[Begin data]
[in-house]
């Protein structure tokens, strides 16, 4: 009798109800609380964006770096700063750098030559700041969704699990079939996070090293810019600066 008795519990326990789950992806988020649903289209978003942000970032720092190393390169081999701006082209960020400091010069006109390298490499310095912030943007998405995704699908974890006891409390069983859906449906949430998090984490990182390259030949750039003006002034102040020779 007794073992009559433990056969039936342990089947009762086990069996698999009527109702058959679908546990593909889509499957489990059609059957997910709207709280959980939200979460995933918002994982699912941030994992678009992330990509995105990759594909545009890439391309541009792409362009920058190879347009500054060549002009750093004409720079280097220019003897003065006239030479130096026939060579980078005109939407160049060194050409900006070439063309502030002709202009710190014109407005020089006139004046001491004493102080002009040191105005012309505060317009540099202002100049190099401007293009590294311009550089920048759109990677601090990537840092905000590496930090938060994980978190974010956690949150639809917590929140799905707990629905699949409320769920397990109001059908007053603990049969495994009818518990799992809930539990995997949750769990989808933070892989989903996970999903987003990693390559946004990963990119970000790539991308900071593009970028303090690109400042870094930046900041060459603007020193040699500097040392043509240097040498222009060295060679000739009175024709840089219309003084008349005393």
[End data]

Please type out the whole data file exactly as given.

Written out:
[in-house]
């Protein structure tokens, strides 16, 4: 009798109800609380964006770096700063750098030559700041969704699990079939996070090293810019600066 008795519990326990789950992806988020649903289209978003942000970032720092190393390169081999701006082209960020400091010069006109390298490499310095912030943007998405995704699908974890006891409390069983859906449906949430998090984490990182390259030949750039003006002034102040020779 007794073992009559433990056969039936342990089947009762086990069996698999009527109702058959679908546990593909889509499957489990059609059957997910709207709280959980939200979460995933918002994982699912941030994992678009992330990509995105990759594909545009890439391309541009792409362009920058190879347009500054060549002009750093004409720079280097220019003897003065006239030479130096026939060579980078005109939407160049060194050409900006070439063309502030002709202009710190014109407005020089006139004046001491004493102080002009040191105005012309505060317009540099202002100049190099401007293009590294311009550089920048759109990677601090990537840092905000590496930090938060994980978190974010956690949150639809917590929140799905707990629905699949409320769920397990109001059908007053603990049969495994009818518990799992809930539990995997949750769990989808933070892989989903996970999903987003990693390559946004990963990119970000790539991308900071593009970028303090690109400042870094930046900041060459603007020193040699500097040392043509240097040498222009060295060679000739009175024709840089219309003084008349005393």